6 WTF Works of Art That Required an Insane Amount of Effort

#3. World Record Crop Mazes


Observe the corny shenanigans of Brett Herbst:

See: You really do need cursive when you grow up.

This particular work holds the world record for the largest corn maze, clocking in at just over 12 acres. That is an entirely different breed of labyrinth from the wimpy little Halloween corn mazes of our youth. A 12-acre corn maze might actually have a literal minotaur at the center, waiting to battle all those who find him. How would we ever prove otherwise? By walking 12 acres? Not bloody likely.

You can see from that first photo that Herbst has a thing for science fiction. Here's his Star Wars-theme maze, which, despite being agriculture, is still a better prequel than Phantom Menace.

Smith Rock Ranch
It's dedicated to Maize Windu.

Herbst is a little secretive about the exact method he uses to create his mazes nowadays, because his success has spawned a few large-scale corn maze copycats (food labyrinths are apparently a booming industry). But he does reveal that, initially, all of his mazes were carved out by hand with a weed whacker.

"It takes a strong set of arms to get through this much whacking."

Probably makes you feel like a bit of a dick for complaining about the weekend yard work.

#2. Portraits So Immense, You Can See Them Only from the Air

Jorge Rodriguez-Gerada

If you were flying over Belfast last year, you might have spotted a gargantuan child's face staring back at you from the ground.

Cathal McNaughton/Reuters
Or a face flying through the air and closing in on you.

After quietly closing the window, downing the rest of your scotch, and trying not to go all William Shatner on the flight staff, you may have brought up Google and found that it was a piece by Cuban-American artist Jorge Rodriguez-Gerada called "WISH."

And also that it was way, way bigger than you could have imagined. You get the idea from that photo that maybe it's the size of a small parking lot or something. Here's what it looked like from the ground:

Ulster Bank/Belfast Festival at Queens
"Yo, your penguin sucks."

Yes, that tiny dot at the bottom right is a man standing beside construction equipment. "WISH" spanned 11 acres, took 18 months to complete, and was built out of 2,000 tons of sand and 2,000 tons of soil. Imagine trying to plan something that immense, toiling away at it every day for a year and a half when, at the artist's level, all you see is this:

Jorge Rodriguez-Gerada
It's a fulfilling job, if you like dirt, and lines.

More unbelievable is that most people in Belfast couldn't possibly appreciate Rodriguez-Gerada's effort, because there was no point in the city high enough to see it from. The artwork could only be viewed by an aircraft, a government drone camera, or a vacationing Superman.

Ulster Bank/Belfast Festival at Queens
All three would battle over it, and the artwork would be destroyed.

This wasn't Rodriguez-Gerada's first attempt at creating artwork exclusively for low-flying aliens. Here's one of his previous works, a portrait of Barack Obama on a beach in Barcelona:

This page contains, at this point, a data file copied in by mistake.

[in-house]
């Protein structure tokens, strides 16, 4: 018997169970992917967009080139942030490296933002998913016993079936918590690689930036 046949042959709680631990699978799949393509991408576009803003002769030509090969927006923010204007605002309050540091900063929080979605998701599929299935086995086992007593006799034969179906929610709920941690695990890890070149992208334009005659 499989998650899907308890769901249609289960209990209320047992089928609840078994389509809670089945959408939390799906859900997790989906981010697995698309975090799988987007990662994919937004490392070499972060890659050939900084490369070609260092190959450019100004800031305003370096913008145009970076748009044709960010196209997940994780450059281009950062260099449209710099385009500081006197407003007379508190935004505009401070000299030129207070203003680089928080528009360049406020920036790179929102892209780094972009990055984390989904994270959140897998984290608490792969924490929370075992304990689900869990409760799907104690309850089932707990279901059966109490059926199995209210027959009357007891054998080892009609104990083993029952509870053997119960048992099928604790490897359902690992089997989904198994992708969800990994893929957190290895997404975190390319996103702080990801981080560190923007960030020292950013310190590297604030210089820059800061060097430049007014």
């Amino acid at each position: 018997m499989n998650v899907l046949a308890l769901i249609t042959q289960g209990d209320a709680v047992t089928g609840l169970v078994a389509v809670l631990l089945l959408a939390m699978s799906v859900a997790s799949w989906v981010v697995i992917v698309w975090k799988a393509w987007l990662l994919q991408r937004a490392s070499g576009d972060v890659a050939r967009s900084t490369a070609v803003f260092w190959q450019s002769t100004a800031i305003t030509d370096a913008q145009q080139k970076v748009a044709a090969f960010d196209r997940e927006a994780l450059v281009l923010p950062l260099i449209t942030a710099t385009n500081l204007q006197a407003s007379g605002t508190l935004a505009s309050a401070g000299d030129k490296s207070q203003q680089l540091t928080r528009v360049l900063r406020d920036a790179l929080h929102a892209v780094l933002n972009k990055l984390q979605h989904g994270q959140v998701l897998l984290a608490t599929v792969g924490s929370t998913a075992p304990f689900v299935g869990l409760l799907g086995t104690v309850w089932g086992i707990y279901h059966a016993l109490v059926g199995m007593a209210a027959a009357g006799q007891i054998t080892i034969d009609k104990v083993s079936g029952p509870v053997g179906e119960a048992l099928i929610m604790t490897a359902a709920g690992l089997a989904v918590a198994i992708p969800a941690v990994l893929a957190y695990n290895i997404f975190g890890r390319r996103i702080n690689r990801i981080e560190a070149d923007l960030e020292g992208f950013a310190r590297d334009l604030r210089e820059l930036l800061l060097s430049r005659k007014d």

Jorge Rodriguez-Gerada
"Proof That Obama Came from Foreign Soil!" -Fox News

This one took 650 metric tons of sand and gravel. Here they are applying it by hand with small shovels:

Jorge Rodriguez-Gerada

By contrast: On more than one occasion, we've bitten into a Snickers wrapper because our hands were slippery and we couldn't wait long enough to get it open the normal way.

#1. Gift Wrapping Huge Chunks of the Planet

Kaldor Public Art Projects

This is the single largest artwork ever created:

Kaldor Public Art Projects
It's almost twice the size of your mother.

It was called "Wrapped Coast" and involved gift-wrapping 1 million square feet of Australian coastline in fabric. The piece was larger than Mount Rushmore -- so large, in fact, that it could not be viewed in its entirety from any one vantage point. Clearly these are the actions of some small army run by an insane person. Cobra Commander is our first guess. But no, Wrapped Coast was the result of artist Christo and his wife Jeanne-Claude's relentless appetite for covering things in other things. They've gift-wrapped the Pont Neuf Bridge in Paris:

Wolfgang Volz
It's also technically the world's biggest dental dam.

The Reichstag in Germany:

Wolfgang Volz
In traditional warm German summer colors.

And even these entire friggin' islands in Florida:

Wolfgang Volz
Using Miami Vice costumes, which were the nearest fabric available.

We're not sure what statement they're trying to make by gift-wrapping large chunks of the planet, but Galactus: Devourer of Worlds is probably going to be pleasantly surprised when he gets here.

S Peter Davis is the author of Occam's Nightmare, a book on conspiracy theories and strange science. Buy it on Amazon, or else visit his blog or his website.

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Related Reading: If you'd like to do something worthwhile that requires NO effort, why not sneeze into your damn sleeve? It'll save lives. Or at least weekends. If you'd like to stick to the low effort side of things, you should look into bounty hunting or martial arts instructing. Neither require much. On more of an art kick today? Check out these horrible masterpieces using the human body.

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